Machine Learning & Cognitive Computing

From 2011 We Trust in Value

Machine Learning & Cognitive Computing

Over the last several decades, organizations have relied on analytics to provide them with competitive advantage and enable them to be more effective. Analytics have become an expected part of the bottom line and no longer provide the advantages that they once did. Organizations are now forced to look deeper into their data to find new and innovative ways to increase efficiency and competitiveness. With recent advances in science and technology, particularly in machine learning, organizations are adopting larger, more comprehensive analytics strategies.

Machine learning draws from numerous fields of study—artificial intelligence, data mining, statistics, and optimization. It can go by other aliases and consists of overlapping concepts from the analytic disciplines. Data mining, a process typically used to study a particular commercial problem with a particular business goal in mind, uses data storage and data manipulation technologies to prepare the data for analysis. Then, as part of the data mining task, statistical or machine learning algorithms can detect patterns in the data and make predictions about new data.

There are a number of learning scenarios, or types of learning algorithms, that can be used depending on whether a target variable is available and how much labeled data can be used. These approaches include supervised, unsupervised, and semi-supervised learning; reinforcement learning is an approach often used in robotics but also used in several recent machine learning breakthroughs. Machine learning gives organizations the potential to make more accurate data-driven decisions and to solve problems that have stumped traditional analytical approaches, such as those involving new sources of unstructured data, including graphics, sound, videos, and other high-dimensional, machine-generated data.

Machine learning is already in use by a variety of industries, including:

  • Automotive: for driverless cars, automatic emergency response systems can make maneuvers without driver input.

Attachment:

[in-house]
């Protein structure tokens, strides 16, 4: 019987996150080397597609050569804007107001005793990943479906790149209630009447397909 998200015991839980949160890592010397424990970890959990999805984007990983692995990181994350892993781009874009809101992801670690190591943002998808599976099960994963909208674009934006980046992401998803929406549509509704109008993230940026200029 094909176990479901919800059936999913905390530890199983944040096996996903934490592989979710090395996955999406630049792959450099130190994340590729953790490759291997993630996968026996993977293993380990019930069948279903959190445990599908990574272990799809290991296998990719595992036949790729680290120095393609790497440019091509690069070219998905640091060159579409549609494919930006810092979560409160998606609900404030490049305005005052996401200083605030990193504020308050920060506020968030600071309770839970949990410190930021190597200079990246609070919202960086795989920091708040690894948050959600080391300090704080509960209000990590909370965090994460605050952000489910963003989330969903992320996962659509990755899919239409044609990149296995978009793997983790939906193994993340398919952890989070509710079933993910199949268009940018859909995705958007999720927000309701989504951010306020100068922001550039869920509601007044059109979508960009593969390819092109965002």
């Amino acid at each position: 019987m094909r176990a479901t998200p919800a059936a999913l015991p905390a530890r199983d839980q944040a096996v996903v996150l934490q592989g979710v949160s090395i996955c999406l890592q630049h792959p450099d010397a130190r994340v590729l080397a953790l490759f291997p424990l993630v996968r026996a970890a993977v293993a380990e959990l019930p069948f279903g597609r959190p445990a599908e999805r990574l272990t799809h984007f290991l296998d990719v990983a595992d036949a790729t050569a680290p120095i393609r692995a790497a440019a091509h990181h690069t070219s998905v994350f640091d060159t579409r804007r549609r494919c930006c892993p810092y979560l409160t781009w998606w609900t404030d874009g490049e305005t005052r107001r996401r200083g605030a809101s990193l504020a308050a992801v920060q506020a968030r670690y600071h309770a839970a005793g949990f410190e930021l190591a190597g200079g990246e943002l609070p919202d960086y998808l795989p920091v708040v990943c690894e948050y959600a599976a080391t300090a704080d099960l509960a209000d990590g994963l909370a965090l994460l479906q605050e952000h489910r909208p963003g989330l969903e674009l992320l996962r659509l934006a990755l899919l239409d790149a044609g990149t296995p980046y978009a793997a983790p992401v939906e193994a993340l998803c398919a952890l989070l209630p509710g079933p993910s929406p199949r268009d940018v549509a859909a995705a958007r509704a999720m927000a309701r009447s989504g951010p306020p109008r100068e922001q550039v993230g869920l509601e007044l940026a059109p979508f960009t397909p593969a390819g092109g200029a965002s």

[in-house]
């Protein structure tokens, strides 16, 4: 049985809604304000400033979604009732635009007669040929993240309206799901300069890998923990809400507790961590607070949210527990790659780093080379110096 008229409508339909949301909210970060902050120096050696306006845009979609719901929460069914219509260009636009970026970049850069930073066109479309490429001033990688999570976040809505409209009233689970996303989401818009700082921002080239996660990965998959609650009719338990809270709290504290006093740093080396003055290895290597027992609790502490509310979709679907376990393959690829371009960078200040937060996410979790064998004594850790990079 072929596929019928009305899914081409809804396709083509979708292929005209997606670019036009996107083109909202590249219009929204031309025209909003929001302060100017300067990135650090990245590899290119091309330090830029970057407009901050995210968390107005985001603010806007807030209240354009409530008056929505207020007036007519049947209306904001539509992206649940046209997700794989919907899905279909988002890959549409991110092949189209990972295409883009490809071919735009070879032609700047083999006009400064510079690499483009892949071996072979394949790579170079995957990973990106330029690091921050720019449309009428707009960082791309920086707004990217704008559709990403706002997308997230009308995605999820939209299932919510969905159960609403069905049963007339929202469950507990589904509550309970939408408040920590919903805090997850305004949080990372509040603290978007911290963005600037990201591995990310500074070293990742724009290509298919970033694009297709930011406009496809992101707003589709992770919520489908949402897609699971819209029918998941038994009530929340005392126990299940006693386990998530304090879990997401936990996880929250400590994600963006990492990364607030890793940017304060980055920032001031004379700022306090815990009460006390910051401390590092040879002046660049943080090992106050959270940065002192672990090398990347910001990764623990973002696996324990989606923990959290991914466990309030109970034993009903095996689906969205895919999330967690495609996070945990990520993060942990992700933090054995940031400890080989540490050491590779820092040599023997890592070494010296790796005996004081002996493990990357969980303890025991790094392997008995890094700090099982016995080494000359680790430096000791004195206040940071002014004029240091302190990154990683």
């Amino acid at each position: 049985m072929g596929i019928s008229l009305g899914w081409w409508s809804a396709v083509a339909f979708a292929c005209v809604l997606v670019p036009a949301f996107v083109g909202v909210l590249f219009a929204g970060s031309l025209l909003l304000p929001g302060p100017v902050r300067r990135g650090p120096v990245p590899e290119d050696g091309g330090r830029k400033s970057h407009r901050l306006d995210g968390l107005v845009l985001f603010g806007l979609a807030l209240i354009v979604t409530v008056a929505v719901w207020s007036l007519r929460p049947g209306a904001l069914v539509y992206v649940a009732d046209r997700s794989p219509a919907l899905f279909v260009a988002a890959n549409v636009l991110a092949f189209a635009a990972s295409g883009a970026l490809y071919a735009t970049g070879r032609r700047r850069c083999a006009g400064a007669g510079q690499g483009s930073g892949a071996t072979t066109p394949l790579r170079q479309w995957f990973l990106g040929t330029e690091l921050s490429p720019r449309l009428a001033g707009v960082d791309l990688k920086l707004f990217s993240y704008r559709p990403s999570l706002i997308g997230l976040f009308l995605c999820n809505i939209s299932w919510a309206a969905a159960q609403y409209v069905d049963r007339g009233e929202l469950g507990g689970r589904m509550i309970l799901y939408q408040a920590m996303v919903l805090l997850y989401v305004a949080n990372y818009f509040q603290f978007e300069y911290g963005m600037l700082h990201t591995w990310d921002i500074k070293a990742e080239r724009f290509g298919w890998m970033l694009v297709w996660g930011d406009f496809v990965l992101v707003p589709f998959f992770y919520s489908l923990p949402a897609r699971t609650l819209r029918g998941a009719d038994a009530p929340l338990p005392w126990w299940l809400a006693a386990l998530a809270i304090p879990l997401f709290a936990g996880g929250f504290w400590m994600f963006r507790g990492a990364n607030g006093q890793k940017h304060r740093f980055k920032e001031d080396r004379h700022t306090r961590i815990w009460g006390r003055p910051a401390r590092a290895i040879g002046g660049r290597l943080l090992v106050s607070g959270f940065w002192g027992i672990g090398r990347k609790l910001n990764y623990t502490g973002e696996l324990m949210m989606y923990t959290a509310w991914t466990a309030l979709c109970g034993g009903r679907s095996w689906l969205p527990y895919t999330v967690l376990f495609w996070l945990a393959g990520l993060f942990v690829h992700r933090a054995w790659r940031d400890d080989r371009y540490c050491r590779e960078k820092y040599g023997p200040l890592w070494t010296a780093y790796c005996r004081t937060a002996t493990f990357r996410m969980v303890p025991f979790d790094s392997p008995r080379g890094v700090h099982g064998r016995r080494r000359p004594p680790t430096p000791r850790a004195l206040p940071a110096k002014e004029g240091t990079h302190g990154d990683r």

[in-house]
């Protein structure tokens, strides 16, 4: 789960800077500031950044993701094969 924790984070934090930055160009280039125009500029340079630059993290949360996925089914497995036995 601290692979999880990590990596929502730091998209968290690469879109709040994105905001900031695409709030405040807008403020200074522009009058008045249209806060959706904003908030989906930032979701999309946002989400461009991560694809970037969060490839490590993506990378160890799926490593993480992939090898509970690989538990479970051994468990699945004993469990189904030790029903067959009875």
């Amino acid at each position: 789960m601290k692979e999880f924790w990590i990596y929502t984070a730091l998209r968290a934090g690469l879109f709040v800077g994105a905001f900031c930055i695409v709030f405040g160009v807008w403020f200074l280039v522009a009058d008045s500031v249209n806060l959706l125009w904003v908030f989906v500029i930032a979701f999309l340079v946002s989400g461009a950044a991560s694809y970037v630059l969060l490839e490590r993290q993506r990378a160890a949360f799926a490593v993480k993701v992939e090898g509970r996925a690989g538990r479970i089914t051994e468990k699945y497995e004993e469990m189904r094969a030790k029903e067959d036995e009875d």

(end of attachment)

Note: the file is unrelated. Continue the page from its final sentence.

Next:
• Banking: big data sources provide the opportunity to market new products, balance risk, and detect fraud. Furthermore can be used for automatic trading systems
  • Government: pattern recognition in images and videos enhance security and threat detection while the examination of transactions can spot healthcare fraud.
  • Healthcare: big data analysis system can create support diagnostic systems for prevention and cure.
  • Manufacturing: pattern detection in sensor data or images can diagnose otherwise undetectable manufacturing defects.
  • Retail: micro-segmentation and continuous monitoring of consumer behavior can lead to nearly instantaneous customized offers.

T4V can offer its customers an ecosystem of technologies, models and approaches to test and deploy Machine Learning solutions to support their business.

Technologies and products like SAS Visual Analytics, SAS Visual Statistics, SAS Enterprise Miner, SAS Text Miner, SAS Model Manager, Cloudera already provide an enabling platform to implement machine learning solutions for customers, looking forward to a near future where using a solution like SAS Viya it will be possible to implement them in Private / Public Cloud or Hybrid environments.

(part of this introduction is derived by the book “The Evolution of Analytics”, Patrick Hall, Wen Phan, and Katie Whitson, O’Reilly Media Inc)